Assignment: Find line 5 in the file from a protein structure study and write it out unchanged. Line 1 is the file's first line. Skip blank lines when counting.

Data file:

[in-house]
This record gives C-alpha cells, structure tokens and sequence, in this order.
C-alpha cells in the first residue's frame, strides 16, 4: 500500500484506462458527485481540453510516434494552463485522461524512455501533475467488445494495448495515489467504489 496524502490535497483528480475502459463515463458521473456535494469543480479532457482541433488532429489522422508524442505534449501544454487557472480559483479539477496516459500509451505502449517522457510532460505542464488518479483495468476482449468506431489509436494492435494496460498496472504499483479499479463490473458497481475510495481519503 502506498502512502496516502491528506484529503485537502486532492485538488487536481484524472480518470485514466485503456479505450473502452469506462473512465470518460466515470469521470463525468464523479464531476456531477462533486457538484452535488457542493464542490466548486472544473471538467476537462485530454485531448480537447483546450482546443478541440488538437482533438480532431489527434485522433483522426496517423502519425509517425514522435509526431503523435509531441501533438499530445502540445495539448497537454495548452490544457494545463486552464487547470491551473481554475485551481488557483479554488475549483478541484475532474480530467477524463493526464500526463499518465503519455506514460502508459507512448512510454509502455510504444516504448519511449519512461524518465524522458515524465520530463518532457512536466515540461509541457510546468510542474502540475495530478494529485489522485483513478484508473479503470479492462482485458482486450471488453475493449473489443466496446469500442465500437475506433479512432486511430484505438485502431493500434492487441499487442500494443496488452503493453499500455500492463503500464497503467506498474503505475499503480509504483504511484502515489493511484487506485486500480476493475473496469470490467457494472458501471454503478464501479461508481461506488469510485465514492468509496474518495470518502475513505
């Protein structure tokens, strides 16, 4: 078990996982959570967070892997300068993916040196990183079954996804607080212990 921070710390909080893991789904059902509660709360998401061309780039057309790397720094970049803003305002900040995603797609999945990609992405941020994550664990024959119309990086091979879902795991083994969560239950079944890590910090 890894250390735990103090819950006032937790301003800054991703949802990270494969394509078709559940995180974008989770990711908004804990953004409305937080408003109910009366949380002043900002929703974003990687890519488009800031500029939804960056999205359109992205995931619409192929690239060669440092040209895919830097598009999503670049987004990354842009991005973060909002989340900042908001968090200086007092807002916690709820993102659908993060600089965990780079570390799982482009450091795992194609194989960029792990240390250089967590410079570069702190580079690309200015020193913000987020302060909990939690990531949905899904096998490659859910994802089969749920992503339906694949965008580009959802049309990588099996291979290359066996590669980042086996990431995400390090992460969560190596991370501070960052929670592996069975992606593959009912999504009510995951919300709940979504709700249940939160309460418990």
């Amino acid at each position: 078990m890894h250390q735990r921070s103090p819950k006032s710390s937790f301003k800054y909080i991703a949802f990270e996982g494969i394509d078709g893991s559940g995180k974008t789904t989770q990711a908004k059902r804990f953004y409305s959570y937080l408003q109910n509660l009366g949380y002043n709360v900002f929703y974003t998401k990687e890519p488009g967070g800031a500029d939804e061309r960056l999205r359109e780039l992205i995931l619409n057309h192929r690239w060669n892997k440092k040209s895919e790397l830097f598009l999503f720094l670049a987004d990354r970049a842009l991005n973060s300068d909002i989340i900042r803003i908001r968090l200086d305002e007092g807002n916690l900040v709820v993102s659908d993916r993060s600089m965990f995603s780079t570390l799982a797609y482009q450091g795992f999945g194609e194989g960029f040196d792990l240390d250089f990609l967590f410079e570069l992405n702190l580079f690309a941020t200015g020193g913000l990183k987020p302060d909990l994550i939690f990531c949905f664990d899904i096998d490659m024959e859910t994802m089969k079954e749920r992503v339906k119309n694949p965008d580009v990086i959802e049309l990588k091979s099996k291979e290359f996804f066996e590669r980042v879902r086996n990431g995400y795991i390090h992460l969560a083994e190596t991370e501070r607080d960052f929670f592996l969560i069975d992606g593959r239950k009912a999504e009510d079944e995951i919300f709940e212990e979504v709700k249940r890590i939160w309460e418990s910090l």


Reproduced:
């Amino acid at each position: 078990m890894h250390q735990r921070s103090p819950k006032s710390s937790f301003k800054y909080i991703a949802f990270e996982g494969i394509d078709g893991s559940g995180k974008t789904t989770q990711a908004k059902r804990f953004y409305s959570y937080l408003q109910n509660l009366g949380y002043n709360v900002f929703y974003t998401k990687e890519p488009g967070g800031a500029d939804e061309r960056l999205r359109e780039l992205i995931l619409n057309h192929r690239w060669n892997k440092k040209s895919e790397l830097f598009l999503f720094l670049a987004d990354r970049a842009l991005n973060s300068d909002i989340i900042r803003i908001r968090l200086d305002e007092g807002n916690l900040v709820v993102s659908d993916r993060s600089m965990f995603s780079t570390l799982a797609y482009q450091g795992f999945g194609e194989g960029f040196d792990l240390d250089f990609l967590f410079e570069l992405n702190l580079f690309a941020t200015g020193g913000l990183k987020p302060d909990l994550i939690f990531c949905f664990d899904i096998d490659m024959e859910t994802m089969k079954e749920r992503v339906k119309n694949p965008d580009v990086i959802e049309l990588k091979s099996k291979e290359f996804f066996e590669r980042v879902r086996n990431g995400y795991i390090h992460l969560a083994e190596t991370e501070r607080d960052f929670f592996l969560i069975d992606g593959r239950k009912a999504e009510d079944e995951i919300f709940e212990e979504v709700k249940r890590i939160w309460e418990s910090l």